Have you ever met anybody obsessed with a particular individual to the point where it seems unhealthy? 

And maybe you even called them a maniac? Greek philosophers labeled this type of love as Mania (μανία).


A modern Greek word, derived from the Turkish “Merak” (μεράκι) means to do something with love, creativity, and devotion when you wholeheartedly put yourself into what you are doing.


The Greek philosopher Aristotle believed that self-love or Philautia (φιλαυτία) is a prerequisite to loving others. 

Healthy self-love is beneficial to every aspect of life, including relationships, and individuals who love themselves are usually more capable of both giving and receiving all kinds of love.

Many destructive behaviors in a relationship can often be rooted in a lack of self-love. 

However, self-love can quickly turn into an unhealthy form when a person loves themselves more than anyone else. 

Unhealthy self-love can be expressed through an inflated ego and usually dependent on social status, abilities, or accomplishments rather than genuine virtues.


Agape (ἀγάπη) is an unconditional love that is not dependent on any external factors. 

Acts of charity and altruism are often born out of Agape love. 

It seems fair to argue that a society without Agape would be unable to function, as we are dependent on one another as a species.

Agape is the least selfish form of love and does not require anything in return. 

AGAPE and PHILIA are the only two types of love that are mentioned in the Bible. 

And as God’s covenant children, we are ALL to be distributors of His Agape-love and Light into all the dark areas of this world. 

And as noted below, this Agape-love has nothing whatsoever to do with our feelings towards that other person, rather it is based upon our treating that other person based on the value God places upon them. 

1 Corinthians 13:4-7

Living Bible

4 Love is very patient and kind, never jealous or envious, never boastful or proud, 

5 Never haughty or selfish or rude. 

Love does not demand its own way. 

It is not irritable or touchy. It does not hold grudges and will hardly even notice when others do it wrong. 

6 It is never glad about injustice, but rejoices whenever truth wins out. 

7 If you love someone, you will be loyal to him no matter what the cost. 

You will always believe in him, always expect the best of him, and always stand your ground in defending him.


Our society confuses love and lust. 

Unlike lust, God’s kind of love is directed outward toward others, not inward toward ourselves. 

It is utterly unselfish. This kind of love goes against our natural inclinations. 

It is impossible to have this kind of love unless God helps us set aside our own natural desires so that we can love without expecting anything in return.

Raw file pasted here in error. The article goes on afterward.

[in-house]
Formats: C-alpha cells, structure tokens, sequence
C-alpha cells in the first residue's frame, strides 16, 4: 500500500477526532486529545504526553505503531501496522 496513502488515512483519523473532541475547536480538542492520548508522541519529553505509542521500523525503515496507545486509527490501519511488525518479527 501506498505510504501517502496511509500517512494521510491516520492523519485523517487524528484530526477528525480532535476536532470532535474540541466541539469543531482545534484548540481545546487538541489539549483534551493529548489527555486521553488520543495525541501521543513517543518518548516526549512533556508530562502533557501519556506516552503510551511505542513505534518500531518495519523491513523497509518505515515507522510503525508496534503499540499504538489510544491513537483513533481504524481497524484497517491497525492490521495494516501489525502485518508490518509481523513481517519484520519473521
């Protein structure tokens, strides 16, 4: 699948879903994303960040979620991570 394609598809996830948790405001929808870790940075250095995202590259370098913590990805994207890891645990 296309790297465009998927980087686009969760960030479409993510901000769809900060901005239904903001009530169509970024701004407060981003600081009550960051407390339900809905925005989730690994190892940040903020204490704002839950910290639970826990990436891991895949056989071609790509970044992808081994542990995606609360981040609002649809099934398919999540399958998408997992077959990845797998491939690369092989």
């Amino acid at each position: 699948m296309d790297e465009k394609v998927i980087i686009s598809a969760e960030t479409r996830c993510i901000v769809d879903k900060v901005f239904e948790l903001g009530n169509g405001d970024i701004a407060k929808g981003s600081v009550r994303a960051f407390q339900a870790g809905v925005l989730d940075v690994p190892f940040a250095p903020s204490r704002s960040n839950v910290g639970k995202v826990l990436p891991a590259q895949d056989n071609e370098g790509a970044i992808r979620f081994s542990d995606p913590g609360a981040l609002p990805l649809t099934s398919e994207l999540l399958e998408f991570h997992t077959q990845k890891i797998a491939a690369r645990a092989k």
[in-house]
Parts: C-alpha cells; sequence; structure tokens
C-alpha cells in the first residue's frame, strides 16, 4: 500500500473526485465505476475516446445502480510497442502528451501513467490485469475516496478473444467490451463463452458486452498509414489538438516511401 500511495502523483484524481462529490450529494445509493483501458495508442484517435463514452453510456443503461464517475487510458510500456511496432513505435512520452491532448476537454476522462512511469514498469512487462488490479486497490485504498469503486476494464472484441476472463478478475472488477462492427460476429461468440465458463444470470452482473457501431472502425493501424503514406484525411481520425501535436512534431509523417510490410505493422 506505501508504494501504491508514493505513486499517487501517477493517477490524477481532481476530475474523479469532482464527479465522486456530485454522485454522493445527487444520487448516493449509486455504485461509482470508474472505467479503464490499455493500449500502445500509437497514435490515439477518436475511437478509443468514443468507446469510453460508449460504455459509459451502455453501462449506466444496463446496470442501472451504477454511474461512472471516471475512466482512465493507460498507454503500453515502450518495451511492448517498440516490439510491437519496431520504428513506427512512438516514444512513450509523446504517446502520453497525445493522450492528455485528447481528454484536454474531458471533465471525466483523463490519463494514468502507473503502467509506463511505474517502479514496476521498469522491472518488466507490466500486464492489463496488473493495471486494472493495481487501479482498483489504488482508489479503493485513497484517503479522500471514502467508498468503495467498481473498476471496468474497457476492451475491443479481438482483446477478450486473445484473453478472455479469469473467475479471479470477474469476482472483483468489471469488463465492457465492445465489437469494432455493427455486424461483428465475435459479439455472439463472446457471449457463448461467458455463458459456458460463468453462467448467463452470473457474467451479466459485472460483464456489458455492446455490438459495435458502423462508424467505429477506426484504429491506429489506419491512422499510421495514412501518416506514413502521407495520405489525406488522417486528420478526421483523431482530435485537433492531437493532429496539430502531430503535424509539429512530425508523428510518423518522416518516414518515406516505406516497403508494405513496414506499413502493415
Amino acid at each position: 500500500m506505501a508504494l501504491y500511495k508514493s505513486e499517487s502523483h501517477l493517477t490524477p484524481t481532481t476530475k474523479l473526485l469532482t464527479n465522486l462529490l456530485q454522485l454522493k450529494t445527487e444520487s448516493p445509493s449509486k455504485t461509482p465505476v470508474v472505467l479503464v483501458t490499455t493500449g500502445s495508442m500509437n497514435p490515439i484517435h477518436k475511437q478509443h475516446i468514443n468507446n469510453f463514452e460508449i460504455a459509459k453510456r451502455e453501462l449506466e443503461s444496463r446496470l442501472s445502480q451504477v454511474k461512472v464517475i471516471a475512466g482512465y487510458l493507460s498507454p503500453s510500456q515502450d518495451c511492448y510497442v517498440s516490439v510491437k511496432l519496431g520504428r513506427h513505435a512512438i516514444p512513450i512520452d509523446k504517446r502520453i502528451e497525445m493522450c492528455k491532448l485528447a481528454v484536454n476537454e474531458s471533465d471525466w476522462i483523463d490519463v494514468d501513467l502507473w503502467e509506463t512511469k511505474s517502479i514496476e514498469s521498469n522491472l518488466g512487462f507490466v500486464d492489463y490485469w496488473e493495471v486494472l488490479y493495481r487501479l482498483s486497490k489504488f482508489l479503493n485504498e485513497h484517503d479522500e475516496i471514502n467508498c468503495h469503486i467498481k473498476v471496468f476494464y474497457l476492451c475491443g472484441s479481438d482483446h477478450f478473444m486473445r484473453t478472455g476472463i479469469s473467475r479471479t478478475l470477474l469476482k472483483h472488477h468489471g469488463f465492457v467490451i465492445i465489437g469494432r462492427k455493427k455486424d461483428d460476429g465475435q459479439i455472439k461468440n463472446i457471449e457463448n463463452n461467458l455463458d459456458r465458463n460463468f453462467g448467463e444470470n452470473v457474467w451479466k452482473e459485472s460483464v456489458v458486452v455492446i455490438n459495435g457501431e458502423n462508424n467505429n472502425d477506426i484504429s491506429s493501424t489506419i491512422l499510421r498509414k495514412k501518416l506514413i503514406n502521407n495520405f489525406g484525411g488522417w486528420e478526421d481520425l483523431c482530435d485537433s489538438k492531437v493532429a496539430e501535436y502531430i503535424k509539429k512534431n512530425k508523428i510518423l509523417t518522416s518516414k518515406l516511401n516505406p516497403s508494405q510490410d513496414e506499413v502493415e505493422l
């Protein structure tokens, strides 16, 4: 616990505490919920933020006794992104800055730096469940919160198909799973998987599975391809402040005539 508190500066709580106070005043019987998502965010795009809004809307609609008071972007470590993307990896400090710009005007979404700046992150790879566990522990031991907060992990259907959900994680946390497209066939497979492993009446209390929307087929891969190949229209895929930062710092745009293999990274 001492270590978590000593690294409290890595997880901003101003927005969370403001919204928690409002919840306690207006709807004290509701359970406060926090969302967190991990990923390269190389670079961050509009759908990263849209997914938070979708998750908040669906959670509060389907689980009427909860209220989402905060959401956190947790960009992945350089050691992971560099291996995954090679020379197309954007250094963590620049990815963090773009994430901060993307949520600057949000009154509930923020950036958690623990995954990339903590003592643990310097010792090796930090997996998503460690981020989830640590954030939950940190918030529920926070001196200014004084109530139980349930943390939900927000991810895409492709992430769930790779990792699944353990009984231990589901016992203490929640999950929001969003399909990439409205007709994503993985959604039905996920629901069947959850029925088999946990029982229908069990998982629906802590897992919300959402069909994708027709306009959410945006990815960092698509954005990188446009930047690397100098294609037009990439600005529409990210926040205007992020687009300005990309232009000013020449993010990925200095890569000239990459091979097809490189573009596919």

We can’t manufacture this kind of love when we don’t feel it. 

We gain it only through the Holy Spirit (Romans 5:5). 

We never love perfectly; only Jesus can. 

Thus, the more we become like Christ, die to our flesh (our self nature), and give God permission to use us as His conduit, the more Agape-love we will show to others. 

Paul says that love “is not irritable.” Sometimes we’re irritated or angered by others, and we don’t know why. 

Not all irritability stems from sinful or selfish motives, although the irritable treatment of others is surely wrong. 

Much irritability comes from a love of perfection, a deep desire for programs, plans, meetings, and structures to be run perfectly. 

A desire to run things perfectly can erupt into anger at those who get in the way or ruin an outcome. 

When we get easily irritated, it helps to remember that perfection exists only in God. 

We need to love Him and our fellow Christians, not the visions we have for perfection here on earth. 

After all, we’re all still under construction. 

Before we trivialize these words about love by assuming they can easily fit us, we should pause to consider that they actually describe God’s character. 

These are not sugary claims. They are substantial descriptions of the way God perfectly relates to us. 

The Holy Spirit inspired Paul to write a breathtakingly beautiful description of the nature of God. 

Only God can put His character in us and help us love like this.


Come join the Adventure! 

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Discerning God’s voice…

Our discerning God’s voice will require that we take the time to listen… 

John 10:27-30
J.B. Phillips New Testament

“My sheep recognize my voice and I know who they are.

They follow me and I give them eternal life.

They will never die and no one can snatch them out of my hand.

My Father, who has given them to me, is greater than all.

And no one can tear anything out of the Father’s hand. I and the Father are One.”

Starting with verses 27-30, these verses teach in unmistakable terms that no true sheep of Christ will ever die or perish.

The eternal security of the believer is a glorious fact.

Those who are true sheep of Christ hear His voice.

They hear it when the gospel is preached, and they respond by believing on Him.